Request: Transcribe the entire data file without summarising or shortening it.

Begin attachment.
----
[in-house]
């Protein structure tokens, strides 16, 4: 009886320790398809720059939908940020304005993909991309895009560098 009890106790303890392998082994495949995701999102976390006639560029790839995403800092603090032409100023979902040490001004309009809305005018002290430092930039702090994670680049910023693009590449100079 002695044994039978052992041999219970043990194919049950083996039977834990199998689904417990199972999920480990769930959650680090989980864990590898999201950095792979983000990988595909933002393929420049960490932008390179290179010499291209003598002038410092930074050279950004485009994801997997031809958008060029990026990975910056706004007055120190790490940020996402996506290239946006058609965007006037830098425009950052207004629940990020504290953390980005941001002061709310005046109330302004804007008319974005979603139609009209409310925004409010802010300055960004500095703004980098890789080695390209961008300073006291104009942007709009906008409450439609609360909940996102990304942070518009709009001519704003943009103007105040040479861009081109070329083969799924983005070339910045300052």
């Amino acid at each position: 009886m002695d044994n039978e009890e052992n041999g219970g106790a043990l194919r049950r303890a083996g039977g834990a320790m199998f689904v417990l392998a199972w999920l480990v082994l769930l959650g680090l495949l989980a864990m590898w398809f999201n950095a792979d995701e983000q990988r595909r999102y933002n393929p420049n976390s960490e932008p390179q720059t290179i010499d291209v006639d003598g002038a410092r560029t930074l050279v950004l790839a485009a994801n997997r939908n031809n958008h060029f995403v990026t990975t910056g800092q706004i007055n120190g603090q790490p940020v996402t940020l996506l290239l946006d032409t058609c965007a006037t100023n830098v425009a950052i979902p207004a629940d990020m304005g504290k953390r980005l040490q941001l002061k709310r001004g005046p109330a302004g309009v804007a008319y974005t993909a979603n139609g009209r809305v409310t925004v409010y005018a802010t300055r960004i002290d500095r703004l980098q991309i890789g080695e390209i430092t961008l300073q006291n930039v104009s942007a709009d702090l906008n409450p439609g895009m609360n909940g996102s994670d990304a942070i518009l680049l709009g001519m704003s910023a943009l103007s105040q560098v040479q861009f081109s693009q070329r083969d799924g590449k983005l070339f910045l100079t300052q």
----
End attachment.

[in-house]
């Protein structure tokens, strides 16, 4: 009886320790398809720059939908940020304005993909991309895009560098 009890106790303890392998082994495949995701999102976390006639560029790839995403800092603090032409100023979902040490001004309009809305005018002290430092930039702090994670680049910023693009590449100079 002695044994039978052992041999219970043990194919049950083996039977834990199998689904417990199972999920480990769930959650680090989980864990590898999201950095792979983000990988595909933002393929420049960490932008390179290179010499291209003598002038410092930074050279950004485009994801997997031809958008060029990026990975910056706004007055120190790490940020996402996506290239946006058609965007006037830098425009950052207004629940990020504290953390980005941001002061709310005046109330302004804007008319974005979603139609009209409310925004409010802010300055960004500095703004980098890789080695390209961008300073006291104009942007709009906008409450439609609360909940996102990304942070518009709009001519704003943009103007105040040479861009081109070329083969799924983005070339910045300052």
């Amino acid at each position: 009886m002695d044994n039978e009890e052992n041999g219970g106790a043990l194919r049950r303890a083996g039977g834990a320790m199998f689904v417990l392998a199972w999920l480990v082994l769930l959650g680090l495949l989980a864990m590898w398809f999201n950095a792979d995701e983000q990988r595909r999102y933002n393929p420049n976390s960490e932008p390179q720059t290179i010499d291209v006639d003598g002038a410092r560029t930074l050279v950004l790839a485009a994801n997997r939908n031809n958008h060029f995403v990026t990975t910056g800092q706004i007055n120190g603090q790490p940020v996402t940020l996506l290239l946006d032409t058609c965007a006037t100023n830098v425009a950052i979902p207004a629940d990020m304005g504290k953390r980005l040490q941001l002061k709310r001004g005046p109330a302004g309009v804007a008319y974005t993909a979603n139609g009209r809305v409310t925004v409010y005018a802010t300055r960004i002290d500095r703004l980098q991309i890789g080695e390209i430092t961008l300073q006291n930039v104009s942007a709009d702090l906008n409450p439609g895009m609360n909940g996102s994670d990304a942070i518009l680049l709009g001519m704003s910023a943009l103007s105040q560098v040479q861009f081109s693009q070329r083969d799924g590449k983005l070339f910045l100079t300052q």